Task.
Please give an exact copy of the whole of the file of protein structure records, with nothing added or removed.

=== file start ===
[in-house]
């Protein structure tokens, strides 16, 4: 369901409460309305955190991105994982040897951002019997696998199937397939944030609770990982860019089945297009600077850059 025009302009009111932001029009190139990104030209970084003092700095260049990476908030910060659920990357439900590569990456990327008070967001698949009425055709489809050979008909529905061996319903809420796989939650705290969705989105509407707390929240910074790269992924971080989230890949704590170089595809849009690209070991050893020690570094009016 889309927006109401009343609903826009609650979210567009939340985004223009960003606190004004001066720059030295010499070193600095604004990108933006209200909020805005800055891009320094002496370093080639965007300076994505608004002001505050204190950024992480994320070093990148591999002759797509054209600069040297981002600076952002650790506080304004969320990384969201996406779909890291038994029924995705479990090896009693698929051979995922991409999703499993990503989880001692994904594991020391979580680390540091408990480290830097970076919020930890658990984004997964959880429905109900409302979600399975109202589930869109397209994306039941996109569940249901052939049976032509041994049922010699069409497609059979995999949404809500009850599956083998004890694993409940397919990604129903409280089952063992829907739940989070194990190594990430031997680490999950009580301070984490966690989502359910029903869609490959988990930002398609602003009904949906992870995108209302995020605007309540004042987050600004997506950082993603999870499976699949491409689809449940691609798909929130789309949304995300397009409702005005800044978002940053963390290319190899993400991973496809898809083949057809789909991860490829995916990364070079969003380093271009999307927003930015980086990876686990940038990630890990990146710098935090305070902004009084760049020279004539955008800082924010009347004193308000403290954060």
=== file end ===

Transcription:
[in-house]
């Protein structure tokens, strides 16, 4: 369901409460309305955190991105994982040897951002019997696998199937397939944030609770990982860019089945297009600077850059 025009302009009111932001029009190139990104030209970084003092700095260049990476908030910060659920990357439900590569990456990327008070967001698949009425055709489809050979008909529905061996319903809420796989939650705290969705989105509407707390929240910074790269992924971080989230890949704590170089595809849009690209070991050893020690570094009016 889309927006109401009343609903826009609650979210567009939340985004223009960003606190004004001066720059030295010499070193600095604004990108933006209200909020805005800055891009320094002496370093080639965007300076994505608004002001505050204190950024992480994320070093990148591999002759797509054209600069040297981002600076952002650790506080304004969320990384969201996406779909890291038994029924995705479990090896009693698929051979995922991409999703499993990503989880001692994904594991020391979580680390540091408990480290830097970076919020930890658990984004997964959880429905109900409302979600399975109202589930869109397209994306039941996109569940249901052939049976032509041994049922010699069409497609059979995999949404809500009850599956083998004890694993409940397919990604129903409280089952063992829907739940989070194990190594990430031997680490999950009580301070984490966690989502359910029903869609490959988990930002398609602003009904949906992870995108209302995020605007309540004042987050600004997506950082993603999870499976699949491409689809449940691609798909929130789309949304995300397009409702005005800044978002940053963390290319190899993400991973496809898809083949057809789909991860490829995916990364070079969003380093271009999307927003930015980086990876686990940038990630890990990146710098935090305070902004009084760049020279004539955008800082924010009347004193308000403290954060």